Adolescent food allergy linked to genetics, ethnicity and gender: New Australian study

By Lester Wan contact

- Last updated on GMT

The SchoolNuts study found having early-onset eczema, being male, having an Asian background, and a family history all increase the risk of adolescent allergy.  ©Getty
The SchoolNuts study found having early-onset eczema, being male, having an Asian background, and a family history all increase the risk of adolescent allergy. ©Getty
Gender, ethnicity, family history and early childhood medical history all affect adolescent food allergy, with Asian males being particularly susceptible, a new study from Australia has reported.

The SchoolNuts study by a team of scientists found that having early-onset eczema, being male, having an Asian background, and a family history of allergic disease all increase the risk of adolescent food allergy.

“We have shown in the current analysis that adolescents with a family history of eczema or hay fever have a two-fold risk of having food allergy in adolescence, whereas family history of asthma was not predictive of adolescent food allergy,”​ said the researchers.

The study further found that for those with more allergic family members, the risk increased. It also found that when both parent and sibling had food allergy, the risk of adolescent allergy increased.

The study also reinforced that there is still a male predominance of food allergy in 10- to 14-year olds.

Strong Asian link to food allergies

Being an Australian study, it also showed that parent ethnicity and the timing of migration to Australia from Asia were associated with food allergy in adolescents.

“This has previously been reported in both infants and five- to six-year-old children from the same region, and the persistence of this association with adolescent food allergy is a new finding,” ​said the researchers.

The previous HealthNuts study involving infants showed that peanut allergy and egg allergy at the age of one were both three times more likely for infants with parents born in East Asia compared with infants whose parents were born in Australia.

The report said this was followed by another Australian study among children at school entrance, that reported that compared with children with Australian-born mothers, parent-reported nut allergy was more common in children with Asian-born mothers when the child was born in Australia, but less common in children with Asian-born mothers when the child was born in Asia.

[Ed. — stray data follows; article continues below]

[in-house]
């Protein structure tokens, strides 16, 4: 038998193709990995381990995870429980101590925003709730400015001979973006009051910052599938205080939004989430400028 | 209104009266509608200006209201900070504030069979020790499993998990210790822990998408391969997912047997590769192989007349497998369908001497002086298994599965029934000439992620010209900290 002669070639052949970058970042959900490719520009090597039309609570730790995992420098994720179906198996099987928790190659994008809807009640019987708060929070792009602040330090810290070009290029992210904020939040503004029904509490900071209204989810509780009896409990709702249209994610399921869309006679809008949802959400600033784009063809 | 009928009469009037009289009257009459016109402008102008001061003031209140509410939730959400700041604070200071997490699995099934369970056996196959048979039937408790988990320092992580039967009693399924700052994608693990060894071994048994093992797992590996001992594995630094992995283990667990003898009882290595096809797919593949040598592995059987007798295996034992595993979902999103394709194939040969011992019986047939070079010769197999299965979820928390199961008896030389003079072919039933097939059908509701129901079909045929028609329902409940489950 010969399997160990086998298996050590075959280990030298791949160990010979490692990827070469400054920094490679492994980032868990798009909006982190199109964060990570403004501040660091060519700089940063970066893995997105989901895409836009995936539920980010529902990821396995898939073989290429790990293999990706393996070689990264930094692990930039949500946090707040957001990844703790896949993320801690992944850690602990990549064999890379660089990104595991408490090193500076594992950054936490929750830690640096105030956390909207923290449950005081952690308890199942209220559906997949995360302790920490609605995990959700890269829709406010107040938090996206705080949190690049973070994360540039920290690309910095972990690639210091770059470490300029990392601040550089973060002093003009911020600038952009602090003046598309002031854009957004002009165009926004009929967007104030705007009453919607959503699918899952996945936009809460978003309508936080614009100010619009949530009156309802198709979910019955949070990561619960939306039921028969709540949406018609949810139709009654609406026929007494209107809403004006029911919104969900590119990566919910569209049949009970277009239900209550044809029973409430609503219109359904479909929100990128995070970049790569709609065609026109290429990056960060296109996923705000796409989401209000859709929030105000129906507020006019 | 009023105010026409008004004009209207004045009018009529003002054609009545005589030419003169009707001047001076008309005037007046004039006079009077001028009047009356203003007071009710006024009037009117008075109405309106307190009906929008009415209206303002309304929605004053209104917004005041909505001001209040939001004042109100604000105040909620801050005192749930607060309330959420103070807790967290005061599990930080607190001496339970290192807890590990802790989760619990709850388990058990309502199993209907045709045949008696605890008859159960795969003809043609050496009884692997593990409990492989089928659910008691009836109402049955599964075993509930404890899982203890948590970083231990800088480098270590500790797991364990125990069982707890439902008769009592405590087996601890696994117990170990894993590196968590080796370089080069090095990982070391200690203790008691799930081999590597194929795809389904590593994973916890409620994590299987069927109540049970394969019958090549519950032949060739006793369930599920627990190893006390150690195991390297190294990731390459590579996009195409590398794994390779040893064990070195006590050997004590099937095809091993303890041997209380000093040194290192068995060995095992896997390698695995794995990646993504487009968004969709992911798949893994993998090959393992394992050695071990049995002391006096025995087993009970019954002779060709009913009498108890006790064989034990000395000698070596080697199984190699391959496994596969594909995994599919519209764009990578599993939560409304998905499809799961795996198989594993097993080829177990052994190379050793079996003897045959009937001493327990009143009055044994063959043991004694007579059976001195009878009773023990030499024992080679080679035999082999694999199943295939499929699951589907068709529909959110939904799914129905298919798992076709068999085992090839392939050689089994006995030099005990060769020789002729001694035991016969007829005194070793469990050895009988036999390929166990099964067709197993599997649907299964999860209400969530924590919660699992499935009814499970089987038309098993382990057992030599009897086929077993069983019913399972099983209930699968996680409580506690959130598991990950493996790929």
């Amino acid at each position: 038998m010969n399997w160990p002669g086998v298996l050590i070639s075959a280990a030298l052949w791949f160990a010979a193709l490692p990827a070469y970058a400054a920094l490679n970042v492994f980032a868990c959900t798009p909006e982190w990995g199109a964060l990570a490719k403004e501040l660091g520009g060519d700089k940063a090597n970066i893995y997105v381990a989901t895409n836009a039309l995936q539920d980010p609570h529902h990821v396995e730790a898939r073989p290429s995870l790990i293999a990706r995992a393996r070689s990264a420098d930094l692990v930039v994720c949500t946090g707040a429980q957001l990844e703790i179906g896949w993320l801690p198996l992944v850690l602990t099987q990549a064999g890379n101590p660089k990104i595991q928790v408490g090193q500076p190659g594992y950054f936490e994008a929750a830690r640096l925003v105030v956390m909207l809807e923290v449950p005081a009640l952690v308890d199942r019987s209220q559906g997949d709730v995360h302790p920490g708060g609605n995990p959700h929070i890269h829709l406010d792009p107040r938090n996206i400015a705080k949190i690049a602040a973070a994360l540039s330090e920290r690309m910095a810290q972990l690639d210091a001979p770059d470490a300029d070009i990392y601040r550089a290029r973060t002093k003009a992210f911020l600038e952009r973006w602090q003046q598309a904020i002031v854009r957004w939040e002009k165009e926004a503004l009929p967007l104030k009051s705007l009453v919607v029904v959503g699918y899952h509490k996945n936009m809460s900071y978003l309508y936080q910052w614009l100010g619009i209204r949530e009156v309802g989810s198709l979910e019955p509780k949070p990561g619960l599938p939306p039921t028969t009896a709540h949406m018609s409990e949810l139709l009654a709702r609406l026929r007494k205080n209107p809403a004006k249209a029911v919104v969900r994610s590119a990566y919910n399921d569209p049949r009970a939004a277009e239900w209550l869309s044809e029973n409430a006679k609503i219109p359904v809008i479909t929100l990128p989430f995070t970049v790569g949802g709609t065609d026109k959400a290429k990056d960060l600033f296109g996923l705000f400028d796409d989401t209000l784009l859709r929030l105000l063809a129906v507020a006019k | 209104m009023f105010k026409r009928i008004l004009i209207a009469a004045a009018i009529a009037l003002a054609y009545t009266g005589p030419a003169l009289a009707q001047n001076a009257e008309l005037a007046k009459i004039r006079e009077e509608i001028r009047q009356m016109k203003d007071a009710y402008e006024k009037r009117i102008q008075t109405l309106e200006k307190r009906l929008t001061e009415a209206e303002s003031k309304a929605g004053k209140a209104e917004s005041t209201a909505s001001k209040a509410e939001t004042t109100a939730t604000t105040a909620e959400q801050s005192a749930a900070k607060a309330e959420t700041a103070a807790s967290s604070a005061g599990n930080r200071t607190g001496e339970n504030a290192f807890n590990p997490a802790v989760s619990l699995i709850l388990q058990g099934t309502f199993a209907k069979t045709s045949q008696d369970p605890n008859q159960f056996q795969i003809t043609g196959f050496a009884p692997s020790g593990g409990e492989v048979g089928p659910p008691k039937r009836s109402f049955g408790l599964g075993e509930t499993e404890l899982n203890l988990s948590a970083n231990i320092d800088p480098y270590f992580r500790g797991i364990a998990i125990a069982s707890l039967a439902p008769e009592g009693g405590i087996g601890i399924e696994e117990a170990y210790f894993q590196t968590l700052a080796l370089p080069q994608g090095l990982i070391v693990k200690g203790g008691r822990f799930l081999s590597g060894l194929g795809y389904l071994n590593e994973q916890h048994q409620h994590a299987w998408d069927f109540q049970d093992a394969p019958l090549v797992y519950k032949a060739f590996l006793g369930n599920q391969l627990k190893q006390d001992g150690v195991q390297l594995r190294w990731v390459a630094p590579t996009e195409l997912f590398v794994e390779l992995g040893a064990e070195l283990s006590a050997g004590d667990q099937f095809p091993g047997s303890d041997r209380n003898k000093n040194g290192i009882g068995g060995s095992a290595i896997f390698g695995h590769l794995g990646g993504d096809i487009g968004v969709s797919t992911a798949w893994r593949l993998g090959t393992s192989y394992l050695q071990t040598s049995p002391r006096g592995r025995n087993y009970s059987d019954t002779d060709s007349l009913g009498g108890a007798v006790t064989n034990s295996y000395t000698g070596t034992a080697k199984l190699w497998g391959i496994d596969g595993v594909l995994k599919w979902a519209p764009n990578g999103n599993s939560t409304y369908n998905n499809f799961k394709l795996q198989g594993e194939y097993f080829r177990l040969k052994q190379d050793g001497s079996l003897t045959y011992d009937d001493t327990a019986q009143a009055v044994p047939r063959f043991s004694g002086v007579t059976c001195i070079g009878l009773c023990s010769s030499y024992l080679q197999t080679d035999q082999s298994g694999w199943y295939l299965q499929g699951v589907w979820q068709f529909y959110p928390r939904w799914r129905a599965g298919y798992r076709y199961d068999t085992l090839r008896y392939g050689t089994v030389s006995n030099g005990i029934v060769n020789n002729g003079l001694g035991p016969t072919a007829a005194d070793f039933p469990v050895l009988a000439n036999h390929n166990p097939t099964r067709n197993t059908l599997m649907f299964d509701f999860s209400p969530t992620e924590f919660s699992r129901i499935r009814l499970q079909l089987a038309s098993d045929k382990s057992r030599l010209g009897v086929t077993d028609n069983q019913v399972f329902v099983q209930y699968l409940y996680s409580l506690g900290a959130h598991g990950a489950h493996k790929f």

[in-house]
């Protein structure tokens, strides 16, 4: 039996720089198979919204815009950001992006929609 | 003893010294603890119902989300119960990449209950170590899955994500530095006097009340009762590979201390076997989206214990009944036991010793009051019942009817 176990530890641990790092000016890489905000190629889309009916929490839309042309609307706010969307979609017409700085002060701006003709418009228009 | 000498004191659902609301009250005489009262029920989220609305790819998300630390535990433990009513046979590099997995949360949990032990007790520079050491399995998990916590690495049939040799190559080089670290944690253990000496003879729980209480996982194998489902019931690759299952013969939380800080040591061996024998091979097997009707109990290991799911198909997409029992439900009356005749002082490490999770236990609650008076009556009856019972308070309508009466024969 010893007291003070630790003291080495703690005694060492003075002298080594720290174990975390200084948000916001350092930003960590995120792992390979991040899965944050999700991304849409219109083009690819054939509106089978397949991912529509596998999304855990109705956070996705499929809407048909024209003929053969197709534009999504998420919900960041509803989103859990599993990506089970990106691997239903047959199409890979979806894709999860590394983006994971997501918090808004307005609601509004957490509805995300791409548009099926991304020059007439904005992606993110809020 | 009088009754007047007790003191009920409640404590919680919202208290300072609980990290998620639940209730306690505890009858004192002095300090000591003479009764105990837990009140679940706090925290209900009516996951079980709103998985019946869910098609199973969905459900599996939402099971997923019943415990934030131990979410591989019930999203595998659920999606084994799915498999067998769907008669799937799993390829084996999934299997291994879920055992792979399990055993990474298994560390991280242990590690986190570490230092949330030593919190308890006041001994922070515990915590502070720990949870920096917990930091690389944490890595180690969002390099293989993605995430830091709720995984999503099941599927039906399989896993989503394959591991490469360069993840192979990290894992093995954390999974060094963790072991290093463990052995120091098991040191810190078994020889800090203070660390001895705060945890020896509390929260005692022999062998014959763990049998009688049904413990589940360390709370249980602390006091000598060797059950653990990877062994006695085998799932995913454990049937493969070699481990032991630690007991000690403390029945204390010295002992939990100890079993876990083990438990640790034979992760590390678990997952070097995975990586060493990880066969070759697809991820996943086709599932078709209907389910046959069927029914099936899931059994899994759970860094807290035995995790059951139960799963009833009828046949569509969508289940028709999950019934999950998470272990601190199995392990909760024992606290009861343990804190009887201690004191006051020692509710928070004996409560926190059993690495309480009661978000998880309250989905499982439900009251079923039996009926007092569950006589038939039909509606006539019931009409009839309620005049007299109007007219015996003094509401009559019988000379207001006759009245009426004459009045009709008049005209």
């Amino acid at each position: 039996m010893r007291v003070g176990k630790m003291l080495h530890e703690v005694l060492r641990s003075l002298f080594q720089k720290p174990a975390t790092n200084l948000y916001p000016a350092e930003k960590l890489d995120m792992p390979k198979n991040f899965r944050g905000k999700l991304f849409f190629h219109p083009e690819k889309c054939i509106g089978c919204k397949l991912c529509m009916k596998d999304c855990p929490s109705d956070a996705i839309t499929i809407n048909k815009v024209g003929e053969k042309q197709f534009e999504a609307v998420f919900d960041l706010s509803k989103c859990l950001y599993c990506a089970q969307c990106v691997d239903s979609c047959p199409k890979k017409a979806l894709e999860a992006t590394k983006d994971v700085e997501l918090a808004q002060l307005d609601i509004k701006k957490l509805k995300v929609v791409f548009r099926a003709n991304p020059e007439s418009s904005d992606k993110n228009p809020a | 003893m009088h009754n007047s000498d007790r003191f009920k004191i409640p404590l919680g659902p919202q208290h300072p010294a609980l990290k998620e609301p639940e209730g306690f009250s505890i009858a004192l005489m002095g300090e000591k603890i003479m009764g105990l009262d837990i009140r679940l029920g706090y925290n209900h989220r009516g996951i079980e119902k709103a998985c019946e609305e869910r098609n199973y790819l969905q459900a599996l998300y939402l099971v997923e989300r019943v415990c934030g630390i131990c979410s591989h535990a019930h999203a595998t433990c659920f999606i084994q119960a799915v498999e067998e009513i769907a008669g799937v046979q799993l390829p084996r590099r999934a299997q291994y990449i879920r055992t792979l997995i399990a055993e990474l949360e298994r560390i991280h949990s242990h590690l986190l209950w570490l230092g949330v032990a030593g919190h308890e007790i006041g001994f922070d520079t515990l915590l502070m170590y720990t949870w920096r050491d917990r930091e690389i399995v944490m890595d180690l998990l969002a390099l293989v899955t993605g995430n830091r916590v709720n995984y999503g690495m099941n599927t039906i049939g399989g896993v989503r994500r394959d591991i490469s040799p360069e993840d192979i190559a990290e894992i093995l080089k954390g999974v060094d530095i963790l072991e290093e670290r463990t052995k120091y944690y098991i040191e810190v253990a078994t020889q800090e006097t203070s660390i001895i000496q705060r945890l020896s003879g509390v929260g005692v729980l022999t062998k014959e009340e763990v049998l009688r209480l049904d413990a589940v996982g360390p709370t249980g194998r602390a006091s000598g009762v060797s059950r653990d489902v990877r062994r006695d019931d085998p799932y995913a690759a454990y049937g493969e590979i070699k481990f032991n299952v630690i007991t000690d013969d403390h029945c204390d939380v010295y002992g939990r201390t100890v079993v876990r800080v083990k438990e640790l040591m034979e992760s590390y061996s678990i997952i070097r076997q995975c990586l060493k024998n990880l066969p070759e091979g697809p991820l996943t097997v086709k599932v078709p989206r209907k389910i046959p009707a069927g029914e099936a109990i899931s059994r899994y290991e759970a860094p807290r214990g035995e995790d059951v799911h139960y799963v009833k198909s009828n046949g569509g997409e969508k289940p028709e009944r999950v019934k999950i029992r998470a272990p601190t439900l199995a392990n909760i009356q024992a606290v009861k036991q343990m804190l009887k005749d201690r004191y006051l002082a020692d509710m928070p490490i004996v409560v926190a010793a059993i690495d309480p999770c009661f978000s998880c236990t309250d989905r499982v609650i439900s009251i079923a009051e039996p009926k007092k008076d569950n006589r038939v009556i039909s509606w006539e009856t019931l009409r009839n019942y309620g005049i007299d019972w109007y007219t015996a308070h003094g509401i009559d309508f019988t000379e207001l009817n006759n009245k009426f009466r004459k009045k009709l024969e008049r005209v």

“Environmental factors such as cultural differences in exposure to allergens, in utero factors, unmeasured socioeconomic factors, genetic factors, and the gene-environment interaction are hypothesised to have a role in this ethnicity or migration effect, which is discussed in more detail in our previous publications,” ​said the team.

“The greater presumed maternal effect we found in the SchoolNuts study suggests that factors that are more strongly influenced by the mother, such as the prenatal environment or diet of the child, may be particularly important.”

The researchers said that eczema, especially when early in onset, was a strong risk factor for adolescent food allergy, which is consistent with findings from studies in early childhood.

The researchers stated, from their findings, if the rise in food allergy prevalence is to be reversed, “targeting early life modifiable factors will be essential”​.

Strengths and limitations of the study

The SchoolNuts study was a questionnaire survey among 10- to 14-year-old adolescents and their parents, followed by clinic evaluation including oral food challenge when food allergy was suspected from questionnaire response. A total of 4,991 adolescents were involved.

The nature of the study may have yielded high accuracy in its findings. The report states that the strengths of the study are the large population-based data set and the thorough clinic evaluation that included oral food challenge to confirm allergy diagnosis.

Furthermore, they added that this is the first population-based study to extensively examine demographic, environmental, as well as childhood risk factors for adolescent food allergy.

Nevertheless, they admit that one limitation of this study is the reliance on retrospective recall for reporting various exposures such as the history of early life pet exposure or the age of eczema development, that may result in recall bias.

This method also limited the collection of early life data such as the timing of food introduction in infancy, which has recently been identified as a risk factor for food allergy development.

 

Source: The Journal of Allergy and Clinical Immunology: In Practice

DOI: https://doi.org/10.1016/j.jaip.2017.12.011

“Risk Factors for Food Allergy in Early Adolescence: The SchoolNuts Study”

Authors: Mari Sasaki et al​.

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